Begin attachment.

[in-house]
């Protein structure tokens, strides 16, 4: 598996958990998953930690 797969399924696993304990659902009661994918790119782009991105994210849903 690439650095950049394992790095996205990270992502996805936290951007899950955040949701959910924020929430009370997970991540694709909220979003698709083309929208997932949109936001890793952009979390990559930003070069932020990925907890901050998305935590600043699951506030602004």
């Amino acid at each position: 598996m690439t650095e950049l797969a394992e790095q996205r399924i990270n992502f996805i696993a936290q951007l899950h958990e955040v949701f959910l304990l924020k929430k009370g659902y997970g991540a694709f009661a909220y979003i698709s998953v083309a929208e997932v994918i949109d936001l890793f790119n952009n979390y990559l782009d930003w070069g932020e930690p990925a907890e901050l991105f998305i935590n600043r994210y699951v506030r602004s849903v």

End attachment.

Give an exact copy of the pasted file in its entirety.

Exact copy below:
[in-house]
């Protein structure tokens, strides 16, 4: 598996958990998953930690 797969399924696993304990659902009661994918790119782009991105994210849903 690439650095950049394992790095996205990270992502996805936290951007899950955040949701959910924020929430009370997970991540694709909220979003698709083309929208997932949109936001890793952009979390990559930003070069932020990925907890901050998305935590600043699951506030602004």
């Amino acid at each position: 598996m690439t650095e950049l797969a394992e790095q996205r399924i990270n992502f996805i696993a936290q951007l899950h958990e955040v949701f959910l304990l924020k929430k009370g659902y997970g991540a694709f009661a909220y979003i698709s998953v083309a929208e997932v994918i949109d936001l890793f790119n952009n979390y990559l782009d930003w070069g932020e930690p990925a907890e901050l991105f998305i935590n600043r994210y699951v506030r602004s849903v």